LPN1 & LPN2
ALL responsible & ethical breeders should be testing their breeding Leos for Leonberger Polyneuropathy. There are now DNA tests available for type 1 (LPN1) & type 2 (LPN2).
We test our breeding Leos for both types and choose to only breed with Clear (N/N) dogs. In the case of LPN1 a Carrier (D/N) can be bred to a Clear (N/N) dog and whilst we respect the right & choice of other breeders to use an LPN1 Carrier (D/N), we prefer to use only those dogs with a Clear (N/N) result.
In the case of LPN2 the recommendation of the researchers is that ONLY Clear (N/N) dogs should be used for breeding programs due to the different mode of inheritance.
The following information has been published by the University of Minnesota.
‘Leonberger dogs may suffer from neuromuscular disease collectively termed Leonberger Polyneuropathy (LPN). LPN affected dogs suffers from slowly worsening exercise intolerance and may develop gait abnormalities, such as an exaggerated hitched step, especially in the hind limbs. There is often wasting of the hind limb muscles as well. Additionally, these dogs may have noisy breathing, a change in their bark, or even difficulty breathing due to involvement of the larynx and laryngeal folds in the throat. Eventually the disease may progress to the point where the dog cannot support its own weight. Biopsies of nerve from affected dogs show degradation of the nerve fibers and loss of myelin, the insulating material that normally helps speed messages along nerves. Muscle biopsies show atrophy resulting from nerve loss.
Research carried out at the University of Minnesota, the University of Bern, and the University of California San Diego, indicates that polyneuropathy within the Leonberger breed is a group of several genetically distinct, but clinically similar diseases. We have mapped two major genetic risk loci and identified the causative mutations that we now term LPN1 and LPN2. Dogs homozygous for the LPN1 mutation typically develop clinical signs of disease before they reach 3 years of age. LPN2 heterozygous and homozygous dogs may begin to show signs of disease as young as age 1, but may not show signs of disease until later in life or never at all.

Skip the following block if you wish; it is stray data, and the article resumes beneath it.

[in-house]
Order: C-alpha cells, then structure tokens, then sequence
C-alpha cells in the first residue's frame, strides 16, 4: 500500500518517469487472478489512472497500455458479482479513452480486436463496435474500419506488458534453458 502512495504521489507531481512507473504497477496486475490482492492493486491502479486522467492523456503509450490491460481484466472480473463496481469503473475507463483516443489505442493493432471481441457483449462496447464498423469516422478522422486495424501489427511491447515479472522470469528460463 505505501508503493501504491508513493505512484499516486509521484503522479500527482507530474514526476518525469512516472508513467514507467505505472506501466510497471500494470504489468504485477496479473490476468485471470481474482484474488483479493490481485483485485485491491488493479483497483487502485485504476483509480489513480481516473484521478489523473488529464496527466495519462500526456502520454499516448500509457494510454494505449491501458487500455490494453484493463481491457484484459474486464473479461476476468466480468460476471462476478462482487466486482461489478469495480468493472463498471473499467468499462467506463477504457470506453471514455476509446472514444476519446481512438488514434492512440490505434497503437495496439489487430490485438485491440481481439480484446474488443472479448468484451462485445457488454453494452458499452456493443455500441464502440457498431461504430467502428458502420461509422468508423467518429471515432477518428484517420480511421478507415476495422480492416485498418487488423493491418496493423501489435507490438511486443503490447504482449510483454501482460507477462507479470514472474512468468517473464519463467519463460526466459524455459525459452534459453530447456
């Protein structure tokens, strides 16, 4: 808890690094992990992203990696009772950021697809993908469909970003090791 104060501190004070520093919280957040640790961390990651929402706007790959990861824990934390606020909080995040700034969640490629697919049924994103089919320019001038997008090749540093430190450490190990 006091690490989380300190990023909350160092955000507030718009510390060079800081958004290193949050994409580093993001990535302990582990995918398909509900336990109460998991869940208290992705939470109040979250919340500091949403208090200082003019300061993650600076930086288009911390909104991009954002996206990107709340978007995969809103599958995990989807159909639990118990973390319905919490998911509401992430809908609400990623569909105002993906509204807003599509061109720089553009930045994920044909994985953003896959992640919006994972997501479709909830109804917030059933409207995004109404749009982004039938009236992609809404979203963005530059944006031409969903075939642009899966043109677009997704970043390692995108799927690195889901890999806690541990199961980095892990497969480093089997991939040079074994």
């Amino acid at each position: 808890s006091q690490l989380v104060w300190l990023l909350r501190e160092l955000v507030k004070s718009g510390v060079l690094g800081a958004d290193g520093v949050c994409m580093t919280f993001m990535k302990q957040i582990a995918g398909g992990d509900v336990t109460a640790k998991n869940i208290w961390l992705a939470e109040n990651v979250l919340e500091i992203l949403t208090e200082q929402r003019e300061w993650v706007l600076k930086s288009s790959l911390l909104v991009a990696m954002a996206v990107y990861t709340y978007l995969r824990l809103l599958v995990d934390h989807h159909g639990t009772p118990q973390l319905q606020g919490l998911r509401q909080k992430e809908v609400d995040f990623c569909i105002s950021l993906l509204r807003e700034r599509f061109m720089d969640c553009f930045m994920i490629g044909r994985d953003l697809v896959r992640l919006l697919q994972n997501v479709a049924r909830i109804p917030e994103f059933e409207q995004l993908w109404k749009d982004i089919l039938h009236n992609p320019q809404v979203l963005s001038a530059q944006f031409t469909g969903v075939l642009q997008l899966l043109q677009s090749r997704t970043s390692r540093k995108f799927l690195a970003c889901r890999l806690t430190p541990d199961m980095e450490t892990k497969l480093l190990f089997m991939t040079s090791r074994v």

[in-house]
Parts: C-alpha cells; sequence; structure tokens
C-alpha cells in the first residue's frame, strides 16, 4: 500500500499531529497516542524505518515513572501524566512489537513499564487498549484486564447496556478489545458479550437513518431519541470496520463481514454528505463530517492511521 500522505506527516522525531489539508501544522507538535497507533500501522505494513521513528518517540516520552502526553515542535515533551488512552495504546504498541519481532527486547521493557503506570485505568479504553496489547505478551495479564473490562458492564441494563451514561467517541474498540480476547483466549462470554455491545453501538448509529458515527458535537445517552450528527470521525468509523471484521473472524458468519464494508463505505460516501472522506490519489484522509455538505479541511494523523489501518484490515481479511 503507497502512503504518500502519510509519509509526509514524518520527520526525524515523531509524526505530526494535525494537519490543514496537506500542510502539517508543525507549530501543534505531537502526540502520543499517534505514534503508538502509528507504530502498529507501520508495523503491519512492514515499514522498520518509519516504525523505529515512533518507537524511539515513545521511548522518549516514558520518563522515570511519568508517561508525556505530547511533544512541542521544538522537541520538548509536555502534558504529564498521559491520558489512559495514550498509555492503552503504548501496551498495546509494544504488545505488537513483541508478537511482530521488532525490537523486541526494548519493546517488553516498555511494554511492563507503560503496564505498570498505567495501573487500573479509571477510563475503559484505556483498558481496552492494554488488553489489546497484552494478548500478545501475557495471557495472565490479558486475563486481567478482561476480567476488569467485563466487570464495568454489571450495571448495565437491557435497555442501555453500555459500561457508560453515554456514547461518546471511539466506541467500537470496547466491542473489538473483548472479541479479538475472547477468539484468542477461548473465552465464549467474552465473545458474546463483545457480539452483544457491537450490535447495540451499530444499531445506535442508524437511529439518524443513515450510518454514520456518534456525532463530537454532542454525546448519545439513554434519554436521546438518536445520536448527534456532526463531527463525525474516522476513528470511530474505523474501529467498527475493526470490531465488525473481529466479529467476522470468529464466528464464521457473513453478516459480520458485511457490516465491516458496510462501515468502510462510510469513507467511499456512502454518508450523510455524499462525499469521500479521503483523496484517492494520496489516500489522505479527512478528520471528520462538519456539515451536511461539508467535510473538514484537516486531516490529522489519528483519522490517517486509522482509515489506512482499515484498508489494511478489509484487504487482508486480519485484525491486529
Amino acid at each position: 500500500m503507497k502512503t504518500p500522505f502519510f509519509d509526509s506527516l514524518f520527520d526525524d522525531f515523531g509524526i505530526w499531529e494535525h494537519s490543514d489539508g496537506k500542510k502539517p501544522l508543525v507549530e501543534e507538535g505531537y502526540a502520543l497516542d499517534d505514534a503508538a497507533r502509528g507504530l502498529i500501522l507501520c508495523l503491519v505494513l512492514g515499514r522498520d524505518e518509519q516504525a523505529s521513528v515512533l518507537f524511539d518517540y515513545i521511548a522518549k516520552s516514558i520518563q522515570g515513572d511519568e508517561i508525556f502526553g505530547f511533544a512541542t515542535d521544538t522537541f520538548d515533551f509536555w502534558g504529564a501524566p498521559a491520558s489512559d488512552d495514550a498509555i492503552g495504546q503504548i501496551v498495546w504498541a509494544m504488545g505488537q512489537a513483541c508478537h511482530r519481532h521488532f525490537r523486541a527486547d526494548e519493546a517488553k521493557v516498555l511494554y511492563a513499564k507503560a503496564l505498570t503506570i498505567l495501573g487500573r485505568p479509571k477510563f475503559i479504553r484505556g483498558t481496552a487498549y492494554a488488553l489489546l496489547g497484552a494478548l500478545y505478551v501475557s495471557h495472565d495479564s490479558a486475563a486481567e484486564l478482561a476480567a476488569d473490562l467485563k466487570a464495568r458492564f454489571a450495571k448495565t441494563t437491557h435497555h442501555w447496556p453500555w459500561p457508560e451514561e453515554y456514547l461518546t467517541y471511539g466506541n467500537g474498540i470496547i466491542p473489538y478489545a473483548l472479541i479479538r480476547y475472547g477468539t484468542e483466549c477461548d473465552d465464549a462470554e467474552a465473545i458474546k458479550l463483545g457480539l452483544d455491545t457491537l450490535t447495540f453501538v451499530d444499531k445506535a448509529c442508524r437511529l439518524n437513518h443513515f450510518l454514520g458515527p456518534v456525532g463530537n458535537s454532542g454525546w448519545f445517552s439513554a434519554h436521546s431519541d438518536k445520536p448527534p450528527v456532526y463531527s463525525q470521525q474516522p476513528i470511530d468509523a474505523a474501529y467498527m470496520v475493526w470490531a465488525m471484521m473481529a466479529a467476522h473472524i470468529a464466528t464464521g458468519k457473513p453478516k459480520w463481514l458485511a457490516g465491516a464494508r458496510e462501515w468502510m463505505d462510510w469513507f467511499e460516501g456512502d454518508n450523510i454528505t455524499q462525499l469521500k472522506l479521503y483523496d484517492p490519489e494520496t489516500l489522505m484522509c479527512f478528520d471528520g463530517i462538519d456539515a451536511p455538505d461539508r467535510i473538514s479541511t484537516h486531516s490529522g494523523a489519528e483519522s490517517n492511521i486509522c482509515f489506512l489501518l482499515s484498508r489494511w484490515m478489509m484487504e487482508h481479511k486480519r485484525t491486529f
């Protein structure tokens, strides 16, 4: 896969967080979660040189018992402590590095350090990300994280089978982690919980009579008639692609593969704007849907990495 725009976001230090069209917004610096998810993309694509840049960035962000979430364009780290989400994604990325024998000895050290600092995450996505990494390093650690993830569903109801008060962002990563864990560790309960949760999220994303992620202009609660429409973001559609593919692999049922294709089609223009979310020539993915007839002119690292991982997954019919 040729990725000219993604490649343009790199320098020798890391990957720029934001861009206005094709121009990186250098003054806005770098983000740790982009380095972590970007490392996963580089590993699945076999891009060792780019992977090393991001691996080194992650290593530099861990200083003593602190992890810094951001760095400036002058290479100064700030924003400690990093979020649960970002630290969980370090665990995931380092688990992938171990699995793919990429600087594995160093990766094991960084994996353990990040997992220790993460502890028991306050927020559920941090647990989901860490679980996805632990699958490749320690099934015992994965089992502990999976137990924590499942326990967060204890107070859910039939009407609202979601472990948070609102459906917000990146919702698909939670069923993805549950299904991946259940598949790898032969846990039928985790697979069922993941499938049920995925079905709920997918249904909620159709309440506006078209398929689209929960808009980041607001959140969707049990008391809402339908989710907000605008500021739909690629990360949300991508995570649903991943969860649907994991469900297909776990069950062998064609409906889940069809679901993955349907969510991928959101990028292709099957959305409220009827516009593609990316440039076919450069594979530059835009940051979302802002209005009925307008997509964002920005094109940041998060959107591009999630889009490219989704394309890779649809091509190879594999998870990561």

The identified LPN1 mutation appears to be responsible for approximately 20% of the cases of polyneuropathy in Leonbergers, and LPN2 responsible for anther 20-25%. The other cases are apparently caused by different genetic mutations.
All our Leonbergers are health tested for Hips , Elbows and Eyes and also the 2 Gene tests for Polyneuropathy . Copies of all test results are then forwarded for inclusion in the Worldwide Leonberger Database . http://www.leonberger-database.com/pp_search_e.html If you are searching for a puppy , please do research the parents and check that all of these tests have been done .
that primarily affects the spinal cord and later the brain, is expanded. The gene responsible has been
localized on the canine chromosome 18. The current investigation status indicates that about 15% of
the dogs are carriers (heterozygous) for this recessive mutation. Only homozygous affected animals
which each have received a copy of the mutation from both parents will show symptoms. Due to the
nature of the identified mutation, these results have not always lead to the outbreak of the disease
in Leonbergers, but dogs with the homozygous genotype obviously have a very high risk of
developing LEMP. It is an ancient mutation that cannot be assigned to a breeding line, but may be
present in the breed for a long time. A problem during the research has shown
that a dog with LEMP was sometimes initially diagnosed as a LPN diseased dog. Generally, it is
difficult to accurately diagnose slowly progressing neurological disorders at an early stage.
The Universities of Minnesota and Bern will start offering genetic testing for the newly-identified recessively inherited
LEMP mutation, to accompany our LPN testing,starting April
15 th, 2017 At this time we recommend that
all breeding dogs should be tested for all three tests:
LPN1, LPN2 and LEMP
.For LEMP we recommend avoiding matings that could produce LEMP-D/D(i.e. affected)dogs
Having only one LEMP-D/N parent, with a LEMP-N/N parent, will ensure that no LEMP-D/D offspring will be born.
In a global group of more than 5,000
Leonbergers which have been submitted to our laboratories
, about 14% were LEMP-D/N carriers.